PALESTINIAN leader Yasser Arafat's time has passed. He has proven himself unable to make peace, win war, or bring democratic government to his people.
He has been unable to control Palestinian violence against Israelis and has had a hand in fomenting it. He has also made clear that he cannot control violence in Gaza or corruption within his Palestinian Authority. The temporary appointment of his cousin to head Palestinian security revealed how out of touch he is with his people's expectations.
Could he be persuaded to change? Unlikely. He is an old political dog who has not displayed new tricks in a long time. Besides, our own American history shows it is a rare revolutionary who can make peace and run a government. The jobs require different skills, and these days Palestinians want, need, and deserve stability and security.
Even with a leadership change, relief may be a long time coming in Gaza, where more than 200 Zionists want Israeli Prime Minister Ariel Sharon to die thanks to his plan to dismantle their settlements there, plus others in the West Bank.
Some Palestinians want the entire West Bank. Some Israelis want them routed entirely from "the land of Israel" as it is outlined in an ancient Biblical text, forget United Nations boundaries. Peace and stability require compromise. It can be graciously reached, which is certainly preferred, or imposed.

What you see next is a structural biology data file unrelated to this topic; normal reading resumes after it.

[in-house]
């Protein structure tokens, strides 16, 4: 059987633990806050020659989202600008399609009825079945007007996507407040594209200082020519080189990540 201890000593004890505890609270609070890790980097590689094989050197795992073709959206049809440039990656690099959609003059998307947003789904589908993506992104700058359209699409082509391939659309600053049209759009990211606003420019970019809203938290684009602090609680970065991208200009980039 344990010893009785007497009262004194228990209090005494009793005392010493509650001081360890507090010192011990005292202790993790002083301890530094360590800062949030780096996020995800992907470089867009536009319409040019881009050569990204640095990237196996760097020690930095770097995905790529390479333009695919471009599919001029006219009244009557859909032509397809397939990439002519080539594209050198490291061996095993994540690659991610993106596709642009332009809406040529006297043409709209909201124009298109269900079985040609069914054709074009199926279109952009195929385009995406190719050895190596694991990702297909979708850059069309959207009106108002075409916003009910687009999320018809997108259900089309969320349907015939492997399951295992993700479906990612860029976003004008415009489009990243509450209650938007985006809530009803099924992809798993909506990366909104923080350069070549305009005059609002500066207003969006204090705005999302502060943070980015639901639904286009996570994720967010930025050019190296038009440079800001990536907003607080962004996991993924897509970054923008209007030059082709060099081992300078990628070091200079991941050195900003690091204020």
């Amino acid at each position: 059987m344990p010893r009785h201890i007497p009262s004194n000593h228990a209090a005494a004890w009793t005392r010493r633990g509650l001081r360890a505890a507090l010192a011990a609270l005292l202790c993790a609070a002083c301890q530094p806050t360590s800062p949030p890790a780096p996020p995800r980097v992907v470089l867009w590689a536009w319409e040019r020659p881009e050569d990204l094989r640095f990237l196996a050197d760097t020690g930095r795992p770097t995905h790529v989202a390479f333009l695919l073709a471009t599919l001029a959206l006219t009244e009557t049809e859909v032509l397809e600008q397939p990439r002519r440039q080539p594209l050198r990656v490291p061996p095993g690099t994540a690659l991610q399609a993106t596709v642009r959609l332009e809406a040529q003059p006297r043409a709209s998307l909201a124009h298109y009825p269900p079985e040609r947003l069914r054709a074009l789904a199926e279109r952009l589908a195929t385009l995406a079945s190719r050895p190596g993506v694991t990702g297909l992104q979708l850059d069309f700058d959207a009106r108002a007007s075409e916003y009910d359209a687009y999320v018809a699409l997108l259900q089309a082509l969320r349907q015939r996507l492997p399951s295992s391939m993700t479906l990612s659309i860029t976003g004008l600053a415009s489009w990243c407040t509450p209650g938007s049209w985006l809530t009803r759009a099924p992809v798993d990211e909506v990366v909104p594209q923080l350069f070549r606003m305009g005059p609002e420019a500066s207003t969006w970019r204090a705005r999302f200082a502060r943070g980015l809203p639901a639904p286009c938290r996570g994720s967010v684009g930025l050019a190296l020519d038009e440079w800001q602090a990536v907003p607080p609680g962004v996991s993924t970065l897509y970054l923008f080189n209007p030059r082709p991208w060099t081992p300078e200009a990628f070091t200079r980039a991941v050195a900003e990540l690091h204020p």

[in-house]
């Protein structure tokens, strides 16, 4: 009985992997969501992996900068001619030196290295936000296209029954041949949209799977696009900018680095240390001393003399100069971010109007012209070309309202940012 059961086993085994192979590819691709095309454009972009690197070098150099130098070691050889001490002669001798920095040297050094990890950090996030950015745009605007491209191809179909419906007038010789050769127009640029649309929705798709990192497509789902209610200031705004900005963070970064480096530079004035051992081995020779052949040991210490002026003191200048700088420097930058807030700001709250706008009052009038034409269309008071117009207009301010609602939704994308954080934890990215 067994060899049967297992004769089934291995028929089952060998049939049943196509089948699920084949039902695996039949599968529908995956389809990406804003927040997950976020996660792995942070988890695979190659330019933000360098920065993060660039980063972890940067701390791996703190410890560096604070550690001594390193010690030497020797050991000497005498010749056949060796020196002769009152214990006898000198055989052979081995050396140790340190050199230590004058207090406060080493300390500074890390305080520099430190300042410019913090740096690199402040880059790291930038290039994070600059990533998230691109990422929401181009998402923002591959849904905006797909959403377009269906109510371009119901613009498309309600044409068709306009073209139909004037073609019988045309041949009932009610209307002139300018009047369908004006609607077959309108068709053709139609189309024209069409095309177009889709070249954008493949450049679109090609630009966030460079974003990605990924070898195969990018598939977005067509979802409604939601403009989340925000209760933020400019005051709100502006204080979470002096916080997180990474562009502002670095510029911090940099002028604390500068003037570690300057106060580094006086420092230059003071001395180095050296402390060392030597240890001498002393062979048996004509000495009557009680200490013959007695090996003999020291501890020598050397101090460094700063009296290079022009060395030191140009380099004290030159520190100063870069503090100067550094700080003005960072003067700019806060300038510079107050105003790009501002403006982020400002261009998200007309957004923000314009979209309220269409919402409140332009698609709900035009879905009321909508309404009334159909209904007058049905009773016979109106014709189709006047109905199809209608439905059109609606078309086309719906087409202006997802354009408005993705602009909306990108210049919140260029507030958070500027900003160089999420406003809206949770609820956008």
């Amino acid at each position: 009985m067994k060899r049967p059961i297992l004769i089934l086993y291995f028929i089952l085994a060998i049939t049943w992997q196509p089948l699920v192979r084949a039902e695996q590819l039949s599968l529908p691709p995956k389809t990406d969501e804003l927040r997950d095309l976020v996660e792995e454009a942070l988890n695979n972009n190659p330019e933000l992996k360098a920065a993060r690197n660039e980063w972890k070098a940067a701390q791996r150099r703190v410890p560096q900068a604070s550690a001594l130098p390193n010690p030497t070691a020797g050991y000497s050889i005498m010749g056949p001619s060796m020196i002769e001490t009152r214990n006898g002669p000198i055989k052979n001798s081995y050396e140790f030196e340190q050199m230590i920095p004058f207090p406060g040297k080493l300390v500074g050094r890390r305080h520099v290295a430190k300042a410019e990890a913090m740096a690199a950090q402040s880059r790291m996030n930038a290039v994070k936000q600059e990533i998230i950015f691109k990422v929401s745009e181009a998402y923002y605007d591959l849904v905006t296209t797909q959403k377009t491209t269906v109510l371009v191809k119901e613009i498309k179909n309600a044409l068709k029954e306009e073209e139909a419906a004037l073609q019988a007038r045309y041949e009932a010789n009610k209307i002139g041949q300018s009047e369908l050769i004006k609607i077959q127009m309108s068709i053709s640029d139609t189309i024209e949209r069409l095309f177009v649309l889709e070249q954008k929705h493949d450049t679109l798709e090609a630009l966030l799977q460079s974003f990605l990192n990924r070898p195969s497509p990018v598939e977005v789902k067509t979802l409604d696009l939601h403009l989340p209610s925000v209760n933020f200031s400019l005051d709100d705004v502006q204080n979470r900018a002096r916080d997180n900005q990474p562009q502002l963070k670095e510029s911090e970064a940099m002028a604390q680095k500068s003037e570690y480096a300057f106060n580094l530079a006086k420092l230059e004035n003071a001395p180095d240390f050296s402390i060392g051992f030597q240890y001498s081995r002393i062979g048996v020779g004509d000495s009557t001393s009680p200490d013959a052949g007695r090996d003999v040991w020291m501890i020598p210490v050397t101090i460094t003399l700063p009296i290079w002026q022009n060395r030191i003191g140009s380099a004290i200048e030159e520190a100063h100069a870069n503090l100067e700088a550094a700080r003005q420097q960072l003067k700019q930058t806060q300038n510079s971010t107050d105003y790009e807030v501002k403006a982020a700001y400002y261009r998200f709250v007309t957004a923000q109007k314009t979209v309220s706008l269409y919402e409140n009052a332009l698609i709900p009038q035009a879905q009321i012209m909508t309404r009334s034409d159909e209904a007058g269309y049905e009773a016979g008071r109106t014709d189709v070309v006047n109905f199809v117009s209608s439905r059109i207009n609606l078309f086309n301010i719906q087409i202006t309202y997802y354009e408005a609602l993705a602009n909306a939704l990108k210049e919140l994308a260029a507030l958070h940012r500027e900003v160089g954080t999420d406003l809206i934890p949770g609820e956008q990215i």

If the Israeli government wants peace on its terms, it had better effect it soon. It won't be long before Palestinians outnumber Israelis.
In the meantime, Zionist extremists have been moving to settlements in Gaza to make their removal more difficult. Despite their minority status, they are heavily armed and could wind up pitting Israeli against Israeli in civil insurrection. That nation's nuclear potential makes this a grim prospect.
The killer of former prime minister Yitzhak Rabin came from the ranks of the extremists, and the irony is not lost on Mr. Sharon that he, who also spent his life fighting for Israelis, is now, if not their target, then a person some of them would at least like to see no longer part of the picture.
Both Israel and the Palestinians use violence to assert their mutual disrespect and their respective right to exist. Gaza is reportedly in chaos since Israel announced withdrawal in 2005. In Israel, crime and gang activity are up, and many Israelis are fortifying their doors.
Both sides need relief from their excesses. So does a world which has grown weary of it all.
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